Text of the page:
For over twenty years, David Clark has been considered the world’s leading authority on the subject of Warren Buffett’s investment methods. His international bestselling investment books, co-authored with Mary Buffett—Buffettology, The Buffettology Workbook, The New Buffettology, The Tao of Warren Buffett, Warren Buffett and the Interpretation of Financial Statements, The Management Secrets of Warren Buffett, Warren Buffett and The Art of Stock Arbitrage, and The Warren Buffett Stock Portfolio—have been translated into more than twenty foreign languages and are considered “investment classics” the world over. He holds a B.S. degree in finance and a law degree from the University of California, Hastings College of the Law. He is presently writing Berkshire Hathaway: Fortress of Capital, a corporate biography. When not consumed with matters of finance, he is engaged in the second great passion of his life, which is trial law and maintains an active national practice.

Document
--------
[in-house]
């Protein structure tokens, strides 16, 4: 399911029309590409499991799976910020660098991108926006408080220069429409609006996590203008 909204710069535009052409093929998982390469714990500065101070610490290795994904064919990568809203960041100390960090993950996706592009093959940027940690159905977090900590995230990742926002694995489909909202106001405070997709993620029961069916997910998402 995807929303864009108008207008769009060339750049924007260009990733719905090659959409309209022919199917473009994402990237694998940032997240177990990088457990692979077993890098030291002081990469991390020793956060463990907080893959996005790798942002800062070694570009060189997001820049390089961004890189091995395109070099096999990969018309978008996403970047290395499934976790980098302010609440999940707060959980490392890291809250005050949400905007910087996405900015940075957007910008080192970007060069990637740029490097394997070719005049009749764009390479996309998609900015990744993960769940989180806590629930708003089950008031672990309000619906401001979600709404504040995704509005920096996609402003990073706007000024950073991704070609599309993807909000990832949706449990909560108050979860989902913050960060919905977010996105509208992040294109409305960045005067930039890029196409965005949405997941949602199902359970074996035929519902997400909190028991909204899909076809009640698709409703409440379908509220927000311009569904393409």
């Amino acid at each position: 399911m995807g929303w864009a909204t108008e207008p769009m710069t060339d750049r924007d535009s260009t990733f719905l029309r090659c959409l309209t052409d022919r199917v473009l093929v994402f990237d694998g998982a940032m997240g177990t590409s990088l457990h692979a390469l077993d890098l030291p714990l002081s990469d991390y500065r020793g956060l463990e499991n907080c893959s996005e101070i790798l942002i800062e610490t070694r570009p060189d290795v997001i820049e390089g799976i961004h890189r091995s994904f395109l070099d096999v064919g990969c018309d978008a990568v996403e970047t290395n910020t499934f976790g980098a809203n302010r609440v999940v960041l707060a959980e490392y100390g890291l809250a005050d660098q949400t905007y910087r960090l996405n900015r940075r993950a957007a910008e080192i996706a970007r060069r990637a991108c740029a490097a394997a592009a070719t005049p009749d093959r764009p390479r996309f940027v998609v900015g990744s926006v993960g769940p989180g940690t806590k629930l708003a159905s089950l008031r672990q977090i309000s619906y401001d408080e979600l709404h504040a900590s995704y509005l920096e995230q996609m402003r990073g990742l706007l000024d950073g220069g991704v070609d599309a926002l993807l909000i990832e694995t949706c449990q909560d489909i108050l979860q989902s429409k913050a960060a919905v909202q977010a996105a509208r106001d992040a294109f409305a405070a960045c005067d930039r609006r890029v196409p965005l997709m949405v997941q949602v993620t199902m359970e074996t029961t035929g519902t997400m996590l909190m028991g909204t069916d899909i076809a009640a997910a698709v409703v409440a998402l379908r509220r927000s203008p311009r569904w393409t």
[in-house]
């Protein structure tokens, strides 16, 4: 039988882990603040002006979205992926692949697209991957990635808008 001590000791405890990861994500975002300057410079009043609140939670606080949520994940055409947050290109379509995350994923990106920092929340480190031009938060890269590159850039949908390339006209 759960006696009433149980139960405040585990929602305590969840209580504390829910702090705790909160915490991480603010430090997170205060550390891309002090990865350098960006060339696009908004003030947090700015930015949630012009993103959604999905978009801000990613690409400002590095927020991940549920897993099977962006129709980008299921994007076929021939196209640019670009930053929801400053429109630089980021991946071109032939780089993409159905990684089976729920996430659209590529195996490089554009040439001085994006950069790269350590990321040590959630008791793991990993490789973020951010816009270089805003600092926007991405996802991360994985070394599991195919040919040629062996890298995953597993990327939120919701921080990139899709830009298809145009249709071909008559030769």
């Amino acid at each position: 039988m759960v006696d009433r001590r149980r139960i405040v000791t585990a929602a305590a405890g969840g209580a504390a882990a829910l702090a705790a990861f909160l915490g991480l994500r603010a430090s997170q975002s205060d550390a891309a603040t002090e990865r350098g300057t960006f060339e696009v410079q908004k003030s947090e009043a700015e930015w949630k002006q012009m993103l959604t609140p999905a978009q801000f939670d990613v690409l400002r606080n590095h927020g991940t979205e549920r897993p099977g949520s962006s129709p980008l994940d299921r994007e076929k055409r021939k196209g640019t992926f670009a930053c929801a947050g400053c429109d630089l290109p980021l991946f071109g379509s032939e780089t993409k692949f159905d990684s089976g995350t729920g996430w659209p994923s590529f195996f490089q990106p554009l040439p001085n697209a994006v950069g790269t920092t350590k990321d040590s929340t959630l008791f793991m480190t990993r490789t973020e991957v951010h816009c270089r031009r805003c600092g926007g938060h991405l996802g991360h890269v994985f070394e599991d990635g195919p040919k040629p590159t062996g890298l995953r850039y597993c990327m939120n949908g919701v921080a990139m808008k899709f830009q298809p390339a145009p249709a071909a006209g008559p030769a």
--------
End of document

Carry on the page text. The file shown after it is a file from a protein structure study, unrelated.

Read an Excerpt
In these very turbulent times we think it is best to start with a quote from Warren Buffett during the 1990–1991 recession:
Nevertheless, fears of a California real estate disaster similar to that experienced in New England caused the price of Wells Fargo stock to fall almost 50% within a few months during 1990. Even though we had bought some shares at the prices prevailing before the fall, we welcomed the decline because it allowed us to pick up many more shares at the new panic prices.
Investors who expect to be ongoing buyers of investments throughout their lifetimes should adopt a similar attitude toward market fluctuations; instead many illogically become euphoric when stock prices rise and unhappy when they fall.